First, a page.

The Duolingo course teaches that و = uu, ا = aa & so on.
(I made it big so the arabic would be clearer.)
My question is that is it actually true? Does Arabic not have sounds like o, e, but instead they say it a bit differently (e->aa, uu->o)?
Yes. Arabic has 3 main vowels only and they can be either short (shown by using diacritics or mark on and below letter) or long (shown using letters).
In dialects nowadays, you might find other vowels we hear in European languages and others, like E and O, but originally, in Arabic, those do not exist. It's either A, I or U.
Well, not exactly. Sometimes, there are words that have been fixed in pronunciation via the Arabic language assemblies across the Arab word. e.g. "Electron" would إلكترون and "Proton" would be بروتون.
I remember when I was a kid and used to buy language teaching books (small ones like those for travelers), the author, typically an Arab, would make his own combination of signs and diacritics to approximate the pronunciations for vowels and consonants to the Arab reader, and even borrowing some letters from other languages like Farsi for example. I remember one author suggested ـاِ (that is long vowel A with Kasrah below it, which does not make sense in Arabic) - just to explain a long "E" or "AI" sound, as in "main".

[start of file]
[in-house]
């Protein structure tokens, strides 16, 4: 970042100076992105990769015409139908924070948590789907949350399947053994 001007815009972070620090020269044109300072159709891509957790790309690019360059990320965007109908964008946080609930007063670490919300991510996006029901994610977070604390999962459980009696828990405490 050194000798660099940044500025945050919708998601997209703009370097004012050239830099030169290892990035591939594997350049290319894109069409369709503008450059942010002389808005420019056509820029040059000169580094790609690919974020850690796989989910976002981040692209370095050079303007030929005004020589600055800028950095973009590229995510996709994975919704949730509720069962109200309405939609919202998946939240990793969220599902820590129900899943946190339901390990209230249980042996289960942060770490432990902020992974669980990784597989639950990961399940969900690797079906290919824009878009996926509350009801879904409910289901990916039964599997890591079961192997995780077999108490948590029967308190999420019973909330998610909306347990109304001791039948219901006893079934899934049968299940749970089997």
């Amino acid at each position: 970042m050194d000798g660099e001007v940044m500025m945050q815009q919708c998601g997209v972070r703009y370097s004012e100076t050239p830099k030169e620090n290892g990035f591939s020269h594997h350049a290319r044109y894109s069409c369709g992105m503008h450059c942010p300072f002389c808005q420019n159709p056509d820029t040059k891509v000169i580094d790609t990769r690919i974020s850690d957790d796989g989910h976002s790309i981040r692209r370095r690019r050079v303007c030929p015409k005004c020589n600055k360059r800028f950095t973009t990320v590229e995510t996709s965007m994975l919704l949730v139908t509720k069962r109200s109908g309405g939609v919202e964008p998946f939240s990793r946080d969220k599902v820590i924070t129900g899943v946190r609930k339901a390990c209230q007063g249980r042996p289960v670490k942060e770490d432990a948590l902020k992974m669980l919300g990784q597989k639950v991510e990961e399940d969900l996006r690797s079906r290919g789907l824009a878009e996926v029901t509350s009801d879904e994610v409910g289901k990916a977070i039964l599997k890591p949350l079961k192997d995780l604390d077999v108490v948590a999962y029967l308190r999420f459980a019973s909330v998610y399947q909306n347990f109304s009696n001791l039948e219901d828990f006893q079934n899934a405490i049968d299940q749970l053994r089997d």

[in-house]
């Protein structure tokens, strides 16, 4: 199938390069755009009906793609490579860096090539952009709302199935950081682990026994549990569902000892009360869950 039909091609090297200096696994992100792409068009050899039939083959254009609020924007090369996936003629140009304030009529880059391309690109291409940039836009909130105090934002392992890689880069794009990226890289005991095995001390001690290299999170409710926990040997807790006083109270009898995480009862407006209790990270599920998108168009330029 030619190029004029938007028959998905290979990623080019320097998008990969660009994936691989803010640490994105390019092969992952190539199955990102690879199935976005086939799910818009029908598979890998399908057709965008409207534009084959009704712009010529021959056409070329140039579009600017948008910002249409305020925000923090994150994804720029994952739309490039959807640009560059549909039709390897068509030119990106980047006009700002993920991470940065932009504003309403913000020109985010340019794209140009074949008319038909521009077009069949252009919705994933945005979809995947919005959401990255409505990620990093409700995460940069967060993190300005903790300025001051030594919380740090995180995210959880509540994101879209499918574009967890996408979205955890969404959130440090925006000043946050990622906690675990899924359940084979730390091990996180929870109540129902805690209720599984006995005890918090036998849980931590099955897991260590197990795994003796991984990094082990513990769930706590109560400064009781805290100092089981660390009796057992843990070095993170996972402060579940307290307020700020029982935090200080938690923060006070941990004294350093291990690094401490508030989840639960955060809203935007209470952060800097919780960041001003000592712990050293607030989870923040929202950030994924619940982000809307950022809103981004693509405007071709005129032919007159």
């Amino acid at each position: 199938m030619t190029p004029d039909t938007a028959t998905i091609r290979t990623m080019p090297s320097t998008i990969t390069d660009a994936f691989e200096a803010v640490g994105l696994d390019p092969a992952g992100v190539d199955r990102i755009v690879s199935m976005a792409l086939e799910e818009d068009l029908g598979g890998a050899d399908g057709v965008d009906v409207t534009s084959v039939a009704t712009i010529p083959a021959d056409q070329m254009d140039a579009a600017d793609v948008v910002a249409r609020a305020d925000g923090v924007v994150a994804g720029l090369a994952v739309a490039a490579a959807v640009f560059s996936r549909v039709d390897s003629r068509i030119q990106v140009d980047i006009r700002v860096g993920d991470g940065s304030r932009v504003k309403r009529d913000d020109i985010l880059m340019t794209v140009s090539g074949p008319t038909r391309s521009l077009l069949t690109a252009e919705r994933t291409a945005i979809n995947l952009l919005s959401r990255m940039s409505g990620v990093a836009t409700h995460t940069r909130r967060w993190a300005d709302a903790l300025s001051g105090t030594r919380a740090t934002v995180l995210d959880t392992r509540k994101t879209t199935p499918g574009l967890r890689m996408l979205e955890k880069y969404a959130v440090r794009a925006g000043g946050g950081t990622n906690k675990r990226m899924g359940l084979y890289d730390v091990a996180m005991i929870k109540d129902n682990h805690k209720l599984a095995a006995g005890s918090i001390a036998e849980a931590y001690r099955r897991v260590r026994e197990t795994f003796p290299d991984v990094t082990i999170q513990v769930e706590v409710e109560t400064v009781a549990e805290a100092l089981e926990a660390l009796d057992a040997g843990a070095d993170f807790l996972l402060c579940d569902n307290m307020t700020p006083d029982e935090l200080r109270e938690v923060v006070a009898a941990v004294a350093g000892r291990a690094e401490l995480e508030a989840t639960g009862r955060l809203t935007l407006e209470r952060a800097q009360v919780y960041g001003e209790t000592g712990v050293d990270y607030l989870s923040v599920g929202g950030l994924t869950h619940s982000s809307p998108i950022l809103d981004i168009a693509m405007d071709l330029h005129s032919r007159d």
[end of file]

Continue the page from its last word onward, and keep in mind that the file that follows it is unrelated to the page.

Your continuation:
As for proper names, like Peter or Michael for example, there had been also some conventions on how to write them (without the need to use diacritics).
Not really. Not much confusion there. Because in our dialect we do (or we have developed) such vowels already like O and E (and in some instances they do make a difference in the meaning). In fact, the vowels in the dialects are also one of the features that distinguishes one dialect from another even though the same word is spoken. e.g. "Kuwait" (which in standard Arabic is Kuwayt) is Kwait in our dialect. Egyptians would say it Kuweet. In Arabic, they are written the same كويت it is just how it sounds in the dialect that is different.
In social media or text msging we do type our dialect but there is no such thing as proper dialect orthography or writing system. In fact, we mostly use the standard Arabic words because it is what we say except for some technical words maybe that are from english ... then we do substitute letters... and despite the absence of an orthographic rule, it is common among us to type certain words in certain way.
We use something called (حركات-harakat ) and we also use something called ( tanwen-تنوين) the harakat are : ( A َ ) this one is fatha and it makes the letter have an A sound for example( سَ -sa) and its always written on top of the letter. (E ِ ) this one is kasra and it has an E sound and it always written below the letter for example (سِ-se or just saying the letter c ). (U ُ ) This one is damma and it has a U sound (سُ-SU). ( ْ )for this one i am not sure how to explain it but its very similar to the sound the we use when ending a word that has no vowels, its like saying : in or is (سْ). for the tanwen you just double the haraka and make two of them for example like : ( ً ٍ ٌ ) they sound like ( AN اً -EN اٍ - ON اٌ ) and they are mostly used at the end of words. and there is also the shada which looks like this( ّ ) and when this is used on a letter its almost like doubling it and when you are saying the letter you should hold it for a bit. and there is also the hamzat AlMaad ( آ ) when you see this one that means you have to extend the sound like saying AAAA. I hope this helps.